A potentially lethal health warning has been issued in the UK as a tide of rotting seaweed sweeps across holiday beaches.
More than 1,000 tonnes of seaweed has been removed from Kent’s holiday beaches between Minnis Bay and Broadstairs in just five weeks due to the surge in toxic sludge.
It is said to have cost Thanet district council £65,000, but they are still unable to remove the seaweed from some locations due to marine conservation zones.
The reason behind the toxic invader coming to our beaches has been put down to ideal growing conditions in the North Sea with warming seas and strong winds.
Amy Cook, founder of the community initiative Rise Up Clean Up Margate, said while it is typical to get seaweed blooms in hotter temperature, this year has been unusual.
More than 1,000 tonnes of seaweed has been removed from Kent’s holiday beaches
An aerial view of Weymouth beach showing the results of a council decision not to clear the sands of rotting seaweed
‘This year… the smell of seaweed has hung over the whole town, which does not usually happen,’ she told The Guardian.
Seaweed is a macroalgae that can only grow in seawater. As it decomposes it can release a gas called hydrogen sulphide, which can affect fish and be lethal.
UK government guidelines also explain how prolonged exposure to the seaweed can cause headaches, eye irritation and respiratory problems.
However, while the seaweed continues to cause issues, Thanet district council cannot remove it from some locations due to the presence of a chalk reef which is a marine conservation zone.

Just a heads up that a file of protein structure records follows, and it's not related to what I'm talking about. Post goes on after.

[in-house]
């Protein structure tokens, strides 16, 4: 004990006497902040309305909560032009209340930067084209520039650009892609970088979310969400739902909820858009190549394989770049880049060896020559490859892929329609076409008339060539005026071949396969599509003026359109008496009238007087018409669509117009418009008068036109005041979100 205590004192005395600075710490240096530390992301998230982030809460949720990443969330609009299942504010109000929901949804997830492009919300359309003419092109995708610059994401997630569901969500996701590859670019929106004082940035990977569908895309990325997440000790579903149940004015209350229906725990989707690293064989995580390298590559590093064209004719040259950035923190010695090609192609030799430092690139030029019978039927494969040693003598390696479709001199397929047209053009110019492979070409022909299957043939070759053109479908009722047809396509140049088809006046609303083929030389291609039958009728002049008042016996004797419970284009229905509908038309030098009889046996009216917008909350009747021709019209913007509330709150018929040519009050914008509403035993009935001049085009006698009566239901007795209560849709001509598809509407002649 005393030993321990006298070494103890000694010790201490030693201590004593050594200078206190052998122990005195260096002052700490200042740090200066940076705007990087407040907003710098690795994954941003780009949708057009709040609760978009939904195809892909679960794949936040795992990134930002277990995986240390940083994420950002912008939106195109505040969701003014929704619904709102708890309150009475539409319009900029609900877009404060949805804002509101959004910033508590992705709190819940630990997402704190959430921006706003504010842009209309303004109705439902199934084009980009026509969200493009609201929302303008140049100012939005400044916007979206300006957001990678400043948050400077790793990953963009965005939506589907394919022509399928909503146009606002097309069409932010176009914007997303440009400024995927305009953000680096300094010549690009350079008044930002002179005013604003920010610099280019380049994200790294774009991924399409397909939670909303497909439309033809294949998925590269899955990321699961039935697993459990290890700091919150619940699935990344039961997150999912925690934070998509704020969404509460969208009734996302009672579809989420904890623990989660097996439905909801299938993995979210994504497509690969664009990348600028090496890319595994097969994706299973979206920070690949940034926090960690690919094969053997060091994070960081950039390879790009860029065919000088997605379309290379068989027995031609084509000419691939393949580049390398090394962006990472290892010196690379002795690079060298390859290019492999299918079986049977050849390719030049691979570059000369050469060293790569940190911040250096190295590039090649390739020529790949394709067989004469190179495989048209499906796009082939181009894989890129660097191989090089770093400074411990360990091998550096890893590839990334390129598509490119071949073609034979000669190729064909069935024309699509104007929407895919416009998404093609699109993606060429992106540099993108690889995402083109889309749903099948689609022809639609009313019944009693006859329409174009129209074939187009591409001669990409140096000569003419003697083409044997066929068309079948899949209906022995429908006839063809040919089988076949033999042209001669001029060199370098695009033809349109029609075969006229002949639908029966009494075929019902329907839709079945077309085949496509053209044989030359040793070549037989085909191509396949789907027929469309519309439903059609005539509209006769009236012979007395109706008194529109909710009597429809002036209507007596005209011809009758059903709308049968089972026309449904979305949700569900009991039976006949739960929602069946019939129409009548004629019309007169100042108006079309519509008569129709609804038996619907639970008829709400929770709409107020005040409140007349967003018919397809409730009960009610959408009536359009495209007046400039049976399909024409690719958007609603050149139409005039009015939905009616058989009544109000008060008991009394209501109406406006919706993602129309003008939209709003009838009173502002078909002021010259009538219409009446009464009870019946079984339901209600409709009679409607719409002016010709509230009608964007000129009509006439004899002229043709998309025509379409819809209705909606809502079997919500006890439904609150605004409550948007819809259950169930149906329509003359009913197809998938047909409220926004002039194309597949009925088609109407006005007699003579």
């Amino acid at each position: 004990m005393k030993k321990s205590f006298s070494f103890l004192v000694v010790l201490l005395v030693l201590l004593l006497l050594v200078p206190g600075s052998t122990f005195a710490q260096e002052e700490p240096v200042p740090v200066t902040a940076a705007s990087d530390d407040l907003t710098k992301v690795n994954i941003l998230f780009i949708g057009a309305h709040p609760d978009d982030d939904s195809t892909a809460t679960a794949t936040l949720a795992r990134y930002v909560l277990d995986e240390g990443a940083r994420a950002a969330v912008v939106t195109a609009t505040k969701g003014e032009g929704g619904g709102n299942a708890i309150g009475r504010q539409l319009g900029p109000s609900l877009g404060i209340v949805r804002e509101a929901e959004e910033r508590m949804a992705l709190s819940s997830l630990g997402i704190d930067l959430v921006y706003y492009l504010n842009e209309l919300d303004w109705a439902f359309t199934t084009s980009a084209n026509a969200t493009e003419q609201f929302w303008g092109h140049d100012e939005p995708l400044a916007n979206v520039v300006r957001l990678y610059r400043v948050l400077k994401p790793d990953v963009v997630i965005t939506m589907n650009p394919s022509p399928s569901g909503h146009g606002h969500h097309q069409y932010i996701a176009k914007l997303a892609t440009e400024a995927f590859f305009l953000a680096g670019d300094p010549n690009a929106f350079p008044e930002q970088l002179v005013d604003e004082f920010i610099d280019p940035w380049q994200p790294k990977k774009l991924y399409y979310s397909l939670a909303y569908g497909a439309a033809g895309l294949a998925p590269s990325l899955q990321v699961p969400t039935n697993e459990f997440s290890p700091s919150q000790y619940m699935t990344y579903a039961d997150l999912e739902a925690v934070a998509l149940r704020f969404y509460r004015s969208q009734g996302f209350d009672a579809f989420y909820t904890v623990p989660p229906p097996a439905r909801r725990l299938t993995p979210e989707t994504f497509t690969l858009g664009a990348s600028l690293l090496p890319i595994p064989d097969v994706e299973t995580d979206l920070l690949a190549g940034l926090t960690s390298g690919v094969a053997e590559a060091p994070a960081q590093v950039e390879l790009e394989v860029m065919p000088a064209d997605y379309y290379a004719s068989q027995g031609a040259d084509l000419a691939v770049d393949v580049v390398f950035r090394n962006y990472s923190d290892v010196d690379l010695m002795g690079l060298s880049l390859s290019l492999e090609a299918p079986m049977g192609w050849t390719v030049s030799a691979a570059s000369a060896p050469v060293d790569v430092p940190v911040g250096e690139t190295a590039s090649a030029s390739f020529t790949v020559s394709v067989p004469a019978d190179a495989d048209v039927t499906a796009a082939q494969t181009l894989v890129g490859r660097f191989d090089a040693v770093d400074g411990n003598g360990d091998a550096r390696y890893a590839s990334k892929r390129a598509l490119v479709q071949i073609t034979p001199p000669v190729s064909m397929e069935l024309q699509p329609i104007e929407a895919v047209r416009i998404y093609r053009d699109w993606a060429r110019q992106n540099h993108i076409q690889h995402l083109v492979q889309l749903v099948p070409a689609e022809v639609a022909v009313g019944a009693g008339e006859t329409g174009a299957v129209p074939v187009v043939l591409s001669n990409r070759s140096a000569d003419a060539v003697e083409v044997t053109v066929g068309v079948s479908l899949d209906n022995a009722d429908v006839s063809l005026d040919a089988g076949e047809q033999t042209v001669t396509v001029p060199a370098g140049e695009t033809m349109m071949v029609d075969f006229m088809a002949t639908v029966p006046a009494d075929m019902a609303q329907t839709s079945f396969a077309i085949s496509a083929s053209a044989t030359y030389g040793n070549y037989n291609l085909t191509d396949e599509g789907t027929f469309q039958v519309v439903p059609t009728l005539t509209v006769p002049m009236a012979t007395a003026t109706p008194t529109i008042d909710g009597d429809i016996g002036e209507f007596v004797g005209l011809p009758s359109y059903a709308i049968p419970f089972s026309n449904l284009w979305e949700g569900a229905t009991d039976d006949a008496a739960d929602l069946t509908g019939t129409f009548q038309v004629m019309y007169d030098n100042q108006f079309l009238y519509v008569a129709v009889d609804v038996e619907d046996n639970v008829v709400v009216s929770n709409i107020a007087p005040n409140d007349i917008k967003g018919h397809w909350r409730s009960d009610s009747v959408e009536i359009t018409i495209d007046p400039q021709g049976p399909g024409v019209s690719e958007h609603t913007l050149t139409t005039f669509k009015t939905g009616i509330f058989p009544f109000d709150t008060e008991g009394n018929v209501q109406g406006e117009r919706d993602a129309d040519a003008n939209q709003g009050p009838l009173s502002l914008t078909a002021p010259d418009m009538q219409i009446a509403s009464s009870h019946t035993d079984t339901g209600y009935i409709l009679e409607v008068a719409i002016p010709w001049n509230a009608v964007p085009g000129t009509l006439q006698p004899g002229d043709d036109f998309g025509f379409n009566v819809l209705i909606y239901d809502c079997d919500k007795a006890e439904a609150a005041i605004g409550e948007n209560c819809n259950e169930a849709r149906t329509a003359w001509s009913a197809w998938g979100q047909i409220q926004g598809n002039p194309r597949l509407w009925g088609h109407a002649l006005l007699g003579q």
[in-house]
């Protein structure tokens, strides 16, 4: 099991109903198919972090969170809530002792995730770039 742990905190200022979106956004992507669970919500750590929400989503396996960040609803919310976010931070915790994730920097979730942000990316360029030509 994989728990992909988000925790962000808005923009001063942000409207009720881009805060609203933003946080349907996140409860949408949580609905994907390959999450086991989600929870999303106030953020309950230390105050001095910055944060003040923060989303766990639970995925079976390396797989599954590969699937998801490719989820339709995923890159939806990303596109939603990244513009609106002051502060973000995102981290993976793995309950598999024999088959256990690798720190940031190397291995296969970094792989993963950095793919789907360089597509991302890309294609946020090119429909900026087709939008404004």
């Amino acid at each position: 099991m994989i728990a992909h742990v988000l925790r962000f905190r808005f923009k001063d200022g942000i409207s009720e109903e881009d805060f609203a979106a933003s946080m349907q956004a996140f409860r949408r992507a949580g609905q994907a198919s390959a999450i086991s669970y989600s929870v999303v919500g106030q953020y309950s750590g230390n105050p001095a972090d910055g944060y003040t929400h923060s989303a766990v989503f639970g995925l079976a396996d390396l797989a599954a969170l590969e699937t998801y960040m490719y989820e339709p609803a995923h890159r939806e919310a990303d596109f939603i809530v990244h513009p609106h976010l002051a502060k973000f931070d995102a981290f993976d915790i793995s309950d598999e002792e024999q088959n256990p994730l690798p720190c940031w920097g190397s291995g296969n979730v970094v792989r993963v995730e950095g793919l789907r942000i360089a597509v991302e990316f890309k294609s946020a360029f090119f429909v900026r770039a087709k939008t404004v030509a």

Earlier this year it was revealed that beaches in Weymouth, Dorset, encountered the same issues.
One of Britain’s most popular seaside resorts, Weymouth reported signs where the beaches were slowly being reclaimed by nature thanks to a mass of pungent seaweed.
Swimmers complained of having to wade through the carpet of kelp to get to the sea.
Children have also found themselves draped in its slimy strands as they come out of the water – leading to locals calling for the ‘smelly’ stuff to be removed.
But council officials in the Dorset town said they have no plans to clear away the seaweed, which helps ‘preserve the integrity of the ecosystem’ and is an important food source for sea creatures.
Children have also found themselves draped in its slimy strands as they come out of the water
Swimmers complained of having to wade through the carpet of kelp to get to the sea
Source: | This article originally belongs to Dailymail.co.uk